Nena News

COAL – Dollar weakness, weak demand to shackle API 2 prices

(Montel) European coal prices are likely to trade relatively sideways over the short-term with downside constrained by weakness in the dollar and upside limited by waning European demand, participants said on Thursday.

The Cal 17 API 2 contract was up by 2.7%, week on week, to USD 42.40/t, approaching the 2016 high of USD 42.70/t reached on 21 March. 

“We see limited downside to coal prices in the short-term, if oil prices continue holding close to USD 40/bbl and the dollar continues weakening against miners’ currencies, especially the Rouble and the Colombian Peso,” said Diana Bacila, an analyst at Oslo-based energy consultancy Nena.

“These drivers are lifting coal production costs for miners in those countries, which are the biggest two coal exporters to Europe.”

The front month Brent North Sea oil contract was last seen at USD 39.69/t on Ice.

The Russian ruble had strengthened by around 9% from the same time last month to around 67 against the US dollar, at the time of writing.

A weaker US dollar – for Russian producers – reduces the attractiveness of dollar-linked coal exports, resulting in some reluctance to offer cargoes, and therefore some potential reduction in supply.

Although the recent upside in coal had likely been caused by news of production cuts in China, the market was still fundamentally oversupplied, a trader said. 

“There is still too much coal around, but the market has not been trading with that in mind for a month or so now,” said the Scandinavia-based trader.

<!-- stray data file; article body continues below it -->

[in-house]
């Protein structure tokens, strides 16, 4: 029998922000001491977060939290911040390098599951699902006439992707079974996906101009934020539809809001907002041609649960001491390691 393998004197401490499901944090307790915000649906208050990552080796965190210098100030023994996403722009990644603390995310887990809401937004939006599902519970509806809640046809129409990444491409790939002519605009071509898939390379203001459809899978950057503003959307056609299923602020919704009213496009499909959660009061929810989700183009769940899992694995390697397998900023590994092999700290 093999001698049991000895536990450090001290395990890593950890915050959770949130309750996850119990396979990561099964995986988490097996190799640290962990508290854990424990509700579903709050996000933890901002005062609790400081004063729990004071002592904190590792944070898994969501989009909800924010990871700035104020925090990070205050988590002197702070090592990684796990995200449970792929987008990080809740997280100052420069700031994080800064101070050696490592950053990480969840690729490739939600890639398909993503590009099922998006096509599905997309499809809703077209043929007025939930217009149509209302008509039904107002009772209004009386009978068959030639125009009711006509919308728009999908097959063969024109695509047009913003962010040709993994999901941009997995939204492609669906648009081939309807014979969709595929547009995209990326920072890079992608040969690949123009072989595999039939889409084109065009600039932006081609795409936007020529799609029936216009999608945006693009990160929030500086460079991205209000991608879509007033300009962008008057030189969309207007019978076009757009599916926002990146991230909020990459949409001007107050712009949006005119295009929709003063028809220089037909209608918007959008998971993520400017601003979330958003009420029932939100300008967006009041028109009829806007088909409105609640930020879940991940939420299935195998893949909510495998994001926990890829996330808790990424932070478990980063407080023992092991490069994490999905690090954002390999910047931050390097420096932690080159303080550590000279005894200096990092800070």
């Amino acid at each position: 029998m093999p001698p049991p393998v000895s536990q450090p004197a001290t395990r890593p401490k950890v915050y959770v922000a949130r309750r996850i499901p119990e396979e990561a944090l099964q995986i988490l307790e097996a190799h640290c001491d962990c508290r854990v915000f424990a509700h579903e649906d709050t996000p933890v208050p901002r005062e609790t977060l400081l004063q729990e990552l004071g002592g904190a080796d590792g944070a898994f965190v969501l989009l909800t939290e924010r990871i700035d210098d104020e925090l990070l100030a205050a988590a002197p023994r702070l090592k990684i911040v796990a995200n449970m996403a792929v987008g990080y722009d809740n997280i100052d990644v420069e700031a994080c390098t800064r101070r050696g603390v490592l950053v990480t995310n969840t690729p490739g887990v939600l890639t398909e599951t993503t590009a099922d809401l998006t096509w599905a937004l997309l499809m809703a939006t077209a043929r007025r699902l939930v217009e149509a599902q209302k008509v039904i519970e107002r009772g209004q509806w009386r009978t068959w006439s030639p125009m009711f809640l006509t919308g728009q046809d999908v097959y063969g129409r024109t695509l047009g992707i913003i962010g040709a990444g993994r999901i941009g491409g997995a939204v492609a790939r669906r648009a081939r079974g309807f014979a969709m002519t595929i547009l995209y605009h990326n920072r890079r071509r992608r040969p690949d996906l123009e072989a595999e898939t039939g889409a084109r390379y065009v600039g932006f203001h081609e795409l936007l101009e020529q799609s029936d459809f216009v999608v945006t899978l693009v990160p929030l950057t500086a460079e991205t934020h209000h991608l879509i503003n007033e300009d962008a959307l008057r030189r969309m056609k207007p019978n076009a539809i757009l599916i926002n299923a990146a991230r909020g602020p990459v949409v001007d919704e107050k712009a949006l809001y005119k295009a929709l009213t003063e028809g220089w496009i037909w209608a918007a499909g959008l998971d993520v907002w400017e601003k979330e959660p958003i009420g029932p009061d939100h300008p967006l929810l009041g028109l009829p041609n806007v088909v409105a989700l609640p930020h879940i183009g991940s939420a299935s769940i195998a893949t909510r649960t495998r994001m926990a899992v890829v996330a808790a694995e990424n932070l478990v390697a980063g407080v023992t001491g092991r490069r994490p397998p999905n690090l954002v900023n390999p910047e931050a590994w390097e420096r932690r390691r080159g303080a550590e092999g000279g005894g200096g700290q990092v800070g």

“March is the first bullish month we have had since last June. So I guess no one expects a lot more upside in the coal market, and it will correlate with oil no doubt.”

Indeed, any potential upside for API 2 was limited as demand from major EU coal consumers is weakening due to less coal power capacity remaining online, Bacila added.

“Coal consumption in Europe will fall going forward amid the latest coal-fired plant closures in the UK this month, which account for around 6 GW. This may slash around 6-7m tonnes of thermal coal burn in the UK for the rest of 2016,” said Bacila.

Coal-fired plant closures in Q1 meant UK coal burn had already fallen by 6m tonnes, or 71%, year on year, totalling only 5.71m tonnes, contributing to a 9m tonne, or 89%, year on year drop over Q1 to 27m tonnes in the major EU 7 countries, she added.

Traders were also eying Chinese economic data for March that would provide a clearer indication on the impact of recent policy measures to stimulate growth, said Adrian Lunt, assistant vice president for commodities at Singapore Exchange (SGX).

“Longer term, structural cost deflation in the Chinese coal industry may act as a further headwind to the seaborne market,” Lunt added.

China’s premier Li Keqiang announced in early March a 2016 growth target range of 6.5-7%, higher than many international economists had forecast.

Any related step-up in Chinese coal import demand could have ramifications for the global coal market.

Reporting by:
James Allen
20:22, Thursday, 31 March 2016

Reporting by:
Laurence Walker
20:22, Thursday, 31 March 2016